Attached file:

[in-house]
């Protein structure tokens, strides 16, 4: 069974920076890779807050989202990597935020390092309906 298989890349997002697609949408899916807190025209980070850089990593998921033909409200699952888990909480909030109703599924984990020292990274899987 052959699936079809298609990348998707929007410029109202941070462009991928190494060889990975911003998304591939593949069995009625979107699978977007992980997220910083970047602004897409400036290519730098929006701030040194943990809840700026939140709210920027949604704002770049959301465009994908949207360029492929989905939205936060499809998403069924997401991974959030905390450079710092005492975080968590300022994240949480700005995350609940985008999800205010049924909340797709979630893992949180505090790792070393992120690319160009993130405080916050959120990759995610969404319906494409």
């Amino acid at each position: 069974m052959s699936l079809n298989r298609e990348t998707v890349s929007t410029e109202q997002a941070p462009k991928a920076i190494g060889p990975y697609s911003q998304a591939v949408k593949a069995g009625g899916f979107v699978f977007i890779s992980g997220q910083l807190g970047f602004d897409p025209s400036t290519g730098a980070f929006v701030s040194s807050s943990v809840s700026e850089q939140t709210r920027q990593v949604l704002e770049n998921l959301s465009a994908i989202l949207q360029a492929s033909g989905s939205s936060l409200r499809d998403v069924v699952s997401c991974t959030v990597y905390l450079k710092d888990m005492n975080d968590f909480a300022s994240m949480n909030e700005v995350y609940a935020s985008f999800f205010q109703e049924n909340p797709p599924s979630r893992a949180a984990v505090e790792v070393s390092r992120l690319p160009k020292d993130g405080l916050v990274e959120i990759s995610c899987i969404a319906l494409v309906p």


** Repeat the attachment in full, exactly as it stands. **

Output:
[in-house]
């Protein structure tokens, strides 16, 4: 069974920076890779807050989202990597935020390092309906 298989890349997002697609949408899916807190025209980070850089990593998921033909409200699952888990909480909030109703599924984990020292990274899987 052959699936079809298609990348998707929007410029109202941070462009991928190494060889990975911003998304591939593949069995009625979107699978977007992980997220910083970047602004897409400036290519730098929006701030040194943990809840700026939140709210920027949604704002770049959301465009994908949207360029492929989905939205936060499809998403069924997401991974959030905390450079710092005492975080968590300022994240949480700005995350609940985008999800205010049924909340797709979630893992949180505090790792070393992120690319160009993130405080916050959120990759995610969404319906494409």
């Amino acid at each position: 069974m052959s699936l079809n298989r298609e990348t998707v890349s929007t410029e109202q997002a941070p462009k991928a920076i190494g060889p990975y697609s911003q998304a591939v949408k593949a069995g009625g899916f979107v699978f977007i890779s992980g997220q910083l807190g970047f602004d897409p025209s400036t290519g730098a980070f929006v701030s040194s807050s943990v809840s700026e850089q939140t709210r920027q990593v949604l704002e770049n998921l959301s465009a994908i989202l949207q360029a492929s033909g989905s939205s936060l409200r499809d998403v069924v699952s997401c991974t959030v990597y905390l450079k710092d888990m005492n975080d968590f909480a300022s994240m949480n909030e700005v995350y609940a935020s985008f999800f205010q109703e049924n909340p797709p599924s979630r893992a949180a984990v505090e790792v070393s390092r992120l690319p160009k020292d993130g405080l916050v990274e959120i990759s995610c899987i969404a319906l494409v309906p």